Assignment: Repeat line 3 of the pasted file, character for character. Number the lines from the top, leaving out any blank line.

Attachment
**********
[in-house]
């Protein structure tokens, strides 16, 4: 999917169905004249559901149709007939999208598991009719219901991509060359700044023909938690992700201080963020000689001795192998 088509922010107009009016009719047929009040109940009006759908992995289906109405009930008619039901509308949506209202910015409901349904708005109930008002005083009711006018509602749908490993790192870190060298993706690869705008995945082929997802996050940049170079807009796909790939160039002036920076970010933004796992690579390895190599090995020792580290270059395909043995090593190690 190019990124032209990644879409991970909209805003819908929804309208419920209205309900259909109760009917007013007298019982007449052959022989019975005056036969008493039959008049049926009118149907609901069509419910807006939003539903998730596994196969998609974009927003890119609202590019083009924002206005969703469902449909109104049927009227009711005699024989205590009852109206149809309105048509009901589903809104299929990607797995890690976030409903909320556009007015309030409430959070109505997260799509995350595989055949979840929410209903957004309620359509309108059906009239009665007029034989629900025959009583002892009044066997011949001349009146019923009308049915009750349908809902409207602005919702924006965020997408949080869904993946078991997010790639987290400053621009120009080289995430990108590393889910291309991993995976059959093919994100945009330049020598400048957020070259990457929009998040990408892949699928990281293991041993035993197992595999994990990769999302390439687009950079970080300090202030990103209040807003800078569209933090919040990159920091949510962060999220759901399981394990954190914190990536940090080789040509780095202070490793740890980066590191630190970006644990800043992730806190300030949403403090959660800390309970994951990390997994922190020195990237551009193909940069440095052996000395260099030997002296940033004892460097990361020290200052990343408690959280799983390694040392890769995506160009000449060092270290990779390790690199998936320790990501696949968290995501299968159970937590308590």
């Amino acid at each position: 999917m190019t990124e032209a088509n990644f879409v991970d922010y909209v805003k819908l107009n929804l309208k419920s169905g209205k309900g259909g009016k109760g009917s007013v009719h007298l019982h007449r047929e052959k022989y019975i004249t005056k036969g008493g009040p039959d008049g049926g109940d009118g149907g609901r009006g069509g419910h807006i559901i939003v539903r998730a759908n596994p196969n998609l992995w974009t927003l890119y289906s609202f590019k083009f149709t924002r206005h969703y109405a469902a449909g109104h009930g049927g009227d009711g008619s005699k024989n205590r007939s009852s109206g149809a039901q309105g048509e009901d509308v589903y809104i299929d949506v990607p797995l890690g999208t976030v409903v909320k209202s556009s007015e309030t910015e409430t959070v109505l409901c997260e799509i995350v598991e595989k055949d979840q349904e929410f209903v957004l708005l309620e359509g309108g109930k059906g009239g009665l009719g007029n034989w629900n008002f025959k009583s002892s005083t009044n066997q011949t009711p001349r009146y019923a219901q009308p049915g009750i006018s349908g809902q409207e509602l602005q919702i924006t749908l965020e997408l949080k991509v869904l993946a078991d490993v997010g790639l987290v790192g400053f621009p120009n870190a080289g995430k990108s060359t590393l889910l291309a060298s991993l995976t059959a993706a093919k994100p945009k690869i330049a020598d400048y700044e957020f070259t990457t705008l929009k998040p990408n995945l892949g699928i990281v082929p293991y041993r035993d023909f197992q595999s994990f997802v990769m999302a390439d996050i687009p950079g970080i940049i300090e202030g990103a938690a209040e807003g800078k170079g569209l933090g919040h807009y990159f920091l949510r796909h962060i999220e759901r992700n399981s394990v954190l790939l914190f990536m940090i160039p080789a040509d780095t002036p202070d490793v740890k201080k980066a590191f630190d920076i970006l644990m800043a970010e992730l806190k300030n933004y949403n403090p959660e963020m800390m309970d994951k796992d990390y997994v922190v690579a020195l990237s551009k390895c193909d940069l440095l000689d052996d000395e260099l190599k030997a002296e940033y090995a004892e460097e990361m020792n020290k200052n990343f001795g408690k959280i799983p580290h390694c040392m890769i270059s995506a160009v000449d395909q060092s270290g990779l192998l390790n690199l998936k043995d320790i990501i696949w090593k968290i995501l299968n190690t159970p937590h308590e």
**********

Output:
């Amino acid at each position: 999917m190019t990124e032209a088509n990644f879409v991970d922010y909209v805003k819908l107009n929804l309208k419920s169905g209205k309900g259909g009016k109760g009917s007013v009719h007298l019982h007449r047929e052959k022989y019975i004249t005056k036969g008493g009040p039959d008049g049926g109940d009118g149907g609901r009006g069509g419910h807006i559901i939003v539903r998730a759908n596994p196969n998609l992995w974009t927003l890119y289906s609202f590019k083009f149709t924002r206005h969703y109405a469902a449909g109104h009930g049927g009227d009711g008619s005699k024989n205590r007939s009852s109206g149809a039901q309105g048509e009901d509308v589903y809104i299929d949506v990607p797995l890690g999208t976030v409903v909320k209202s556009s007015e309030t910015e409430t959070v109505l409901c997260e799509i995350v598991e595989k055949d979840q349904e929410f209903v957004l708005l309620e359509g309108g109930k059906g009239g009665l009719g007029n034989w629900n008002f025959k009583s002892s005083t009044n066997q011949t009711p001349r009146y019923a219901q009308p049915g009750i006018s349908g809902q409207e509602l602005q919702i924006t749908l965020e997408l949080k991509v869904l993946a078991d490993v997010g790639l987290v790192g400053f621009p120009n870190a080289g995430k990108s060359t590393l889910l291309a060298s991993l995976t059959a993706a093919k994100p945009k690869i330049a020598d400048y700044e957020f070259t990457t705008l929009k998040p990408n995945l892949g699928i990281v082929p293991y041993r035993d023909f197992q595999s994990f997802v990769m999302a390439d996050i687009p950079g970080i940049i300090e202030g990103a938690a209040e807003g800078k170079g569209l933090g919040h807009y990159f920091l949510r796909h962060i999220e759901r992700n399981s394990v954190l790939l914190f990536m940090i160039p080789a040509d780095t002036p202070d490793v740890k201080k980066a590191f630190d920076i970006l644990m800043a970010e992730l806190k300030n933004y949403n403090p959660e963020m800390m309970d994951k796992d990390y997994v922190v690579a020195l990237s551009k390895c193909d940069l440095l000689d052996d000395e260099l190599k030997a002296e940033y090995a004892e460097e990361m020792n020290k200052n990343f001795g408690k959280i799983p580290h390694c040392m890769i270059s995506a160009v000449d395909q060092s270290g990779l192998l390790n690199l998936k043995d320790i990501i696949w090593k968290i995501l299968n190690t159970p937590h308590e």